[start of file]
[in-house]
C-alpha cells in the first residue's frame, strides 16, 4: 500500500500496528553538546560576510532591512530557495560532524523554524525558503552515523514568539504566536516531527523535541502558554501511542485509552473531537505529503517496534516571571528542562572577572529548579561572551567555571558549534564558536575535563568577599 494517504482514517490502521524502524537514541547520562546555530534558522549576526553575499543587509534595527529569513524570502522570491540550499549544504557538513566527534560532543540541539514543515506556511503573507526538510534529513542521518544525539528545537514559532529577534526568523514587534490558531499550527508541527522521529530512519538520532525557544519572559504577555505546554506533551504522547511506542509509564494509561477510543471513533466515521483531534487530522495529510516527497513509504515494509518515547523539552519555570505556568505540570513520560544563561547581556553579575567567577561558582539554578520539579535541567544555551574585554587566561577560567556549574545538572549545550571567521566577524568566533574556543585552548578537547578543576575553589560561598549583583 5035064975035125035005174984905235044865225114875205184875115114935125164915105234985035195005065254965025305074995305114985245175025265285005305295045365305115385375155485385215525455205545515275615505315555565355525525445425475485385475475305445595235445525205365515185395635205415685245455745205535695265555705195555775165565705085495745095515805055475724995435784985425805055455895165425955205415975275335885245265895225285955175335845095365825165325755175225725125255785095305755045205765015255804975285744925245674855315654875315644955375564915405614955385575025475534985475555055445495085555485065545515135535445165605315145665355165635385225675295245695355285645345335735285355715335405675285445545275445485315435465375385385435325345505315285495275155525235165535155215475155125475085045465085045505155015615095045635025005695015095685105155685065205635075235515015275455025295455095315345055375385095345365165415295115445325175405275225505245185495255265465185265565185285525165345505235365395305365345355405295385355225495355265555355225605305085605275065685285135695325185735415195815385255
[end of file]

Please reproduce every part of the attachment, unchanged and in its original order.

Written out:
[in-house]
C-alpha cells in the first residue's frame, strides 16, 4: 500500500500496528553538546560576510532591512530557495560532524523554524525558503552515523514568539504566536516531527523535541502558554501511542485509552473531537505529503517496534516571571528542562572577572529548579561572551567555571558549534564558536575535563568577599 494517504482514517490502521524502524537514541547520562546555530534558522549576526553575499543587509534595527529569513524570502522570491540550499549544504557538513566527534560532543540541539514543515506556511503573507526538510534529513542521518544525539528545537514559532529577534526568523514587534490558531499550527508541527522521529530512519538520532525557544519572559504577555505546554506533551504522547511506542509509564494509561477510543471513533466515521483531534487530522495529510516527497513509504515494509518515547523539552519555570505556568505540570513520560544563561547581556553579575567567577561558582539554578520539579535541567544555551574585554587566561577560567556549574545538572549545550571567521566577524568566533574556543585552548578537547578543576575553589560561598549583583 5035064975035125035005174984905235044865225114875205184875115114935125164915105234985035195005065254965025305074995305114985245175025265285005305295045365305115385375155485385215525455205545515275615505315555565355525525445425475485385475475305445595235445525205365515185395635205415685245455745205535695265555705195555775165565705085495745095515805055475724995435784985425805055455895165425955205415975275335885245265895225285955175335845095365825165325755175225725125255785095305755045205765015255804975285744925245674855315654875315644955375564915405614955385575025475534985475555055445495085555485065545515135535445165605315145665355165635385225675295245695355285645345335735285355715335405675285445545275445485315435465375385385435325345505315285495275155525235165535155215475155125475085045465085045505155015615095045635025005695015095685105155685065205635075235515015275455025295455095315345055375385095345365165415295115445325175405275225505245185495255265465185265565185285525165345505235365395305365345355405295385355225495355265555355225605305085605275065685285135695325185735415195815385255